Nadine Shah

Nadine Shah is lingering backstage after a “blinding” show at the dawn of the track ‘Sad Lads Anonymous’ from her tour de force fifth album ‘Filthy Underneath’. Her gloriously expressive Wearside accent runs free in a spoken word monologue: “The band left hours ago, according to the work experience kid that I’m currently telling all my deepest darkest secrets to in a toilet cubicle”.

If that kid was privy to the first draft, then we are all now treated to the fully-realised final product. Those secrets, sadly, carry a profound weight: since Shah’s last album, 2020’s ‘Kitchen Sink’, she lost her mother at the height of lockdown, her marriage came to an end and she attempted to take her own life. Through a period of recovery has emerged a career-best statement of Shah’s songwriting prowess, where inner struggles are rendered with maturity and relatability, supercharged by a fearless, expansive sonic palette.

Twitches and chirrups of static fuzz adorn ‘Even Light’, a track ridden by a sense of foreboding, gothic paranoia, but at a rollicking, devil-may-care pace. ‘Food For Fuel’ shows off the qawwali devotional influence of Nusrat Fateh Ali Khan, while ‘You Drive, I Shoot’ and ‘Keeping Score’ find Shah and longtime producer Ben Hillier [Blur, Depeche Mode] creating soundscapes that can send a shiver through the listener without ever alienating them. If the arrangements occasionally seem sparse and uncertain, then with Shah’s deeply felt vocals, we are always firmly rooted in a human place, where a warm embrace is never far away.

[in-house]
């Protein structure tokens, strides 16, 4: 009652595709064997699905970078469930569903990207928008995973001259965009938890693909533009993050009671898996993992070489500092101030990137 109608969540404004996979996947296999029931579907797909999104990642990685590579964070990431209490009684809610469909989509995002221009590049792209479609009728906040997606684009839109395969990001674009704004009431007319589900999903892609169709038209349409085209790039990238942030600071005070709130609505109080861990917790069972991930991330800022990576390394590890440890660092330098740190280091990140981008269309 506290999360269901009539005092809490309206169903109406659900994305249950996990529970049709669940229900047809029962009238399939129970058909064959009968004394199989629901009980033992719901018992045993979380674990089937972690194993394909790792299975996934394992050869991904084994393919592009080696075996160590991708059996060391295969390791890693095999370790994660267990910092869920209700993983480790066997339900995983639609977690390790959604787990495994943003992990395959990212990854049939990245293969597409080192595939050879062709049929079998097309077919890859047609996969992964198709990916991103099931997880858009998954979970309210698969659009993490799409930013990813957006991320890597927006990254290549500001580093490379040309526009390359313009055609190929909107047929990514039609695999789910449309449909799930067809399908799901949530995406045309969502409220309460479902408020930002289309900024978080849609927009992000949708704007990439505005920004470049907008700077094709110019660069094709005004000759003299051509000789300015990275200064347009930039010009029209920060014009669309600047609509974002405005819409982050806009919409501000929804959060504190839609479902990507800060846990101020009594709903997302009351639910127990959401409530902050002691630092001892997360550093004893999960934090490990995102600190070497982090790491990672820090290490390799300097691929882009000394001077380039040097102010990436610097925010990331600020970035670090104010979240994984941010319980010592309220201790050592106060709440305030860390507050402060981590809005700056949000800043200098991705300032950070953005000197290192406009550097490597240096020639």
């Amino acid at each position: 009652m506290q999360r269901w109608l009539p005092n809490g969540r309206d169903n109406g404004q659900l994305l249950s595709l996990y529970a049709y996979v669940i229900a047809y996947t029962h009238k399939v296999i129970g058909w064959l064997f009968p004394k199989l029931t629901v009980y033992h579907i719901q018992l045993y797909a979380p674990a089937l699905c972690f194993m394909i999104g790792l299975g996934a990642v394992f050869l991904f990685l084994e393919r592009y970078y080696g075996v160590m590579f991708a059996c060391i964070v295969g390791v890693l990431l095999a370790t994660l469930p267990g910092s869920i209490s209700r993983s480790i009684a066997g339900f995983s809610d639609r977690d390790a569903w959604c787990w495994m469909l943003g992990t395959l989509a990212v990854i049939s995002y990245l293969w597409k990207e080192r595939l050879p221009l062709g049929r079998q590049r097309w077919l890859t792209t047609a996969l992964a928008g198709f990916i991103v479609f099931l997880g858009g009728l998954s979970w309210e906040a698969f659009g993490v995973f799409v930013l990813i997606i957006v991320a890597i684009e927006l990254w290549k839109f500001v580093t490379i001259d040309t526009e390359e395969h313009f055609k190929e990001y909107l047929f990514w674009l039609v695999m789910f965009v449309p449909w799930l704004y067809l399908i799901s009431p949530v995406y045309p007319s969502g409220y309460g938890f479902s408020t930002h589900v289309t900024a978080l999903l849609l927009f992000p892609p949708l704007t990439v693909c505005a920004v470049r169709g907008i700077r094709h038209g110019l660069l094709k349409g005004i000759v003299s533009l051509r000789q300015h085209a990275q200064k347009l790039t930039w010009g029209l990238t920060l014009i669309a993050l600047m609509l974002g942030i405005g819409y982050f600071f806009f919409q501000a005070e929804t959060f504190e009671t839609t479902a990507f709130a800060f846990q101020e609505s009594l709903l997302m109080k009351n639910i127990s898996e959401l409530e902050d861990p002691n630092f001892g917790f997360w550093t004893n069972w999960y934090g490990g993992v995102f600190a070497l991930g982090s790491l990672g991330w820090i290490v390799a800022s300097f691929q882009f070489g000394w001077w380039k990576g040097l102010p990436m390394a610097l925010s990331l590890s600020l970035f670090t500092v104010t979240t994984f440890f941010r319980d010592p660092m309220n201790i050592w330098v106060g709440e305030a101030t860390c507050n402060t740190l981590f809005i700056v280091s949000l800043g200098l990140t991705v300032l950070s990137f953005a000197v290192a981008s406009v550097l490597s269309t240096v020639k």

‘Greatest Dancer’ details nights watching Strictly with her ailing mother while illicitly slipping down some of her medicated morphine. What results is a glorious moment of escapism, a hallucinogenic fantasia with galloping drums and a glitterball swirl of dreamy synths.

But on ‘Topless Mother’, the mood changes as she sings, “When you were born you broke the mould / Another lie to you your mother told”. A glimpse into Shah’s recovery period, the song collapses into a non-sequitur chorus of random word exclamations (“Samosa!”, “Iguana!”), and we ponder whether Shah is shirking at us trying to listen in too closely, or surrendering to the jumble of her own internal monologue.

‘French Exit’ is a disarmingly frank contemplation of the day of her attempted suicide. “Blue polka dot and matching trousers / Reapplied lipstick, a clown who counts the downers / Just a French exit, sliding off the dancefloor / But how close is it, the now until the no more,” she sings, the poignant, matter of fact specificity averting any danger of glamourisation. Shah is writing about the darkest places a person can reach in a devastatingly human manner that demonstrates a rare level of repose and reflection.

She is laying her own true self on the line on ‘Filthy Underneath’, for her benefit, perhaps, but definitely for ours, so that we may turn the lens on ourselves and ask any questions that may need asking. As she concludes on ‘Food For Fuel’, “I am as I was before / Why am I as I was before?


  • Release date: February 23, 2024
  • Record label: EMI North

The post Nadine Shah – ‘Filthy Underneath’ review: unflinchingly brave self-reflections appeared first on NME.


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